“I haven’t seen these in over forty years,” exclaimed Fergus to the checkout lady. “My granny used to make gooseberry pie, and since she died I’ve not tasted a crumb of gooseberry pie. I’m going straight home and going to look up on the internet how to bake a real homemade gooseberry pie just like granny used to make. This is a dream come true.”

“Plastic or paper?” asked the checkout lady.

“A paper bag please,” said Fergus. “I don’t want the gooseberries sweating and going flat-out mouldy in a plastic bag. I live a good hour and a half away and by the time I get home in this hot weather the gooseberries could be cooked. Have you ever eaten gooseberry pie?”

“I can’t say I have,” said the checkout lady.

“You haven’t lived until you have,” said Fergus. “My grandmother used to…”

“That’ll be a grand total of forty-eight dollars and twenty-seven cents for all your groceries,” said the checkout lady. “You paying with cash or…?”

“And worth every penny,” said Fergus. “My granny used to make a gooseberry pie – only when they were in season you understand. Back in those days people never had a freezer. Or at least most people didn’t have a freezer. Only the rich had freezers and they were hardly the type of people that would spend time out in the garden growing their own gooseberries.”

“Enjoy the rest of your day,” said the checkout lady.

“The gooseberry plants are very prickly I seem to remember. Granny used to send me out to the garden to…”

“Excuse me,” said the lady in the long line waiting behind Fergus, “but would you mind shutting up and getting a move on. You’re holding up the works.”

“Oh I’m sorry,” said Fergus picking up his several bags of groceries and making a hasty exit.

When he got home he discovered that in his haste he had left the gooseberries on the supermarket counter.

1507: Granny Suzanne

Over the years Granny Suzanne had skein after half-used skein of left-over wool. In her younger days she had been a prolific knitter. These days, with rheumatism and fading eyesight, her knitting output wasn’t quite so productive.

Winter was setting in. She knew that her three grandchildren living with their mother “just down the road” would be feeling the cold. She couldn’t afford to pay for their heating, but she could knit, albeit with effort. She would knit warm clothes for her grandchildren and their mother.

Scarves, gloves, socks, and woollen hats were the order of the day! A bit of red, a flash of blue, a stitch or two of green… The job was done, and most of her leftover wool was used.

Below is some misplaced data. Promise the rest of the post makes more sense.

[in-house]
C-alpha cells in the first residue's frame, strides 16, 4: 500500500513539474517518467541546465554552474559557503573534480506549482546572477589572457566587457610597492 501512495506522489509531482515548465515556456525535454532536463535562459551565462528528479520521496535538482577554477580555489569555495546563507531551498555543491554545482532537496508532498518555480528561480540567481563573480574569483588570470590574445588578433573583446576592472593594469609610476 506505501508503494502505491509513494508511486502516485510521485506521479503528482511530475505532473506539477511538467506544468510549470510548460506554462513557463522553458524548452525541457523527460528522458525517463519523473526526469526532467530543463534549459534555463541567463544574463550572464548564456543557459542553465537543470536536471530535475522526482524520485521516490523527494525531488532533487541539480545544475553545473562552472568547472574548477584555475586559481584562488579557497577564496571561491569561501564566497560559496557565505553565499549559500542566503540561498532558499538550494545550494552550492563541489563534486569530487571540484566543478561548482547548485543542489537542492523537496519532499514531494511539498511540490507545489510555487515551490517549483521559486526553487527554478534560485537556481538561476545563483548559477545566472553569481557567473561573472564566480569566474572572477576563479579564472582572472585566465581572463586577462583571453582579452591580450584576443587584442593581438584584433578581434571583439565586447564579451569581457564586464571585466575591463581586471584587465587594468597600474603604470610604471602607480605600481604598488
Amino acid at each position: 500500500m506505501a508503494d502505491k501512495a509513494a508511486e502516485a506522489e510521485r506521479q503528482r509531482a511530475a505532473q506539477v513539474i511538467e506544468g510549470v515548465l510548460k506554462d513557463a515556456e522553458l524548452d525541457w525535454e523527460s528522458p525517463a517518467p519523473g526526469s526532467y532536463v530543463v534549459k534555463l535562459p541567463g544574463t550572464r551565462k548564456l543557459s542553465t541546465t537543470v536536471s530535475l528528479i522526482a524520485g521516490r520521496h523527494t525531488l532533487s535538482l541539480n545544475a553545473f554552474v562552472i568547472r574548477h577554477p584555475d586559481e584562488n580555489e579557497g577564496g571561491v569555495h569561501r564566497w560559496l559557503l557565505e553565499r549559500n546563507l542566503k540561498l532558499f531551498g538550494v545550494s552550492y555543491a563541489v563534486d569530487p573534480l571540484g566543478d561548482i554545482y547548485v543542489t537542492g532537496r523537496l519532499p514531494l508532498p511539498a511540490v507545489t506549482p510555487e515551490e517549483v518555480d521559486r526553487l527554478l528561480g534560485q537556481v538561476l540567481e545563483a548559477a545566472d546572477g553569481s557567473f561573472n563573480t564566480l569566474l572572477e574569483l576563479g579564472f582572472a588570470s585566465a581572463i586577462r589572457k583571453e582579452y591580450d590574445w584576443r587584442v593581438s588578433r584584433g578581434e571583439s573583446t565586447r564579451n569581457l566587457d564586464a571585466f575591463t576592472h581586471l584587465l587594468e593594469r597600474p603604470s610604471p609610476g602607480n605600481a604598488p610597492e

The grandchildren didn’t tell granny but they hated the items. “It looks like we’re street urchins,” they said to their mother. They threw the woollen items away and went to thank their grandmother. But when they visited their grandmother she was sitting in her armchair, dead.

She had died of the cold.

1124. Something dear

Ann sat in class hidden away like a little snail in a garden of noisy cabbages. Everyone took part in the class discussions, but Ann was too shy. She rarely spoke, and when she did the teacher would always say, “Speak up.”

The class were given a writing assignment: Write about something dear to you.

Ann’s grandmother had just died. Ann had not told a soul at school, but she thought for her assignment she would write about her grandmother.

She did that.

“This” said the teacher “is full of sloppy sentiment. I didn’t believe a word of it. You should’ve written about something dear to you in real life and not pretended to be writing a mawkish load of nonsense for a cheap romance. I’m giving it a FAIL because the person you described comes across as a slushy mushy figure of idiocy.”

Ann smiled and continued to hate school.

(Footnote: I have the flu so will be lying low for the next couple of days. Of course, being male, I feel it so much worse).

1034. Dudley comes to stay

Don’t get me wrong, Granny loved having her grandchildren come to stay. One at a time, you understand. At her age the last thing she wanted was to be worn to a frazzle looking after a large brood of pre-schoolers. She had fourteen grandchildren in all, but not all of them were little.

So little Dudley (“I’m going to be four in two months”) came to stay. Just for a day and a night.

It was ten in the evening. Granny had just gone to bed and turned out the bedside light, when a little voice next to her head said, “Granny can I get into bed with you? I feel sick.”

“Of course you can, dear,” said Granny.

Dudley’s breath was wheezy. He fell asleep cuddled up to Granny. Granny lay awake all night listening. In the morning Dudley was better.

“Thank you, Granny,” said Dudley as he kissed her goodbye.

“I love having you stay with me,” said Granny. But, oh, she was tired, so very tired.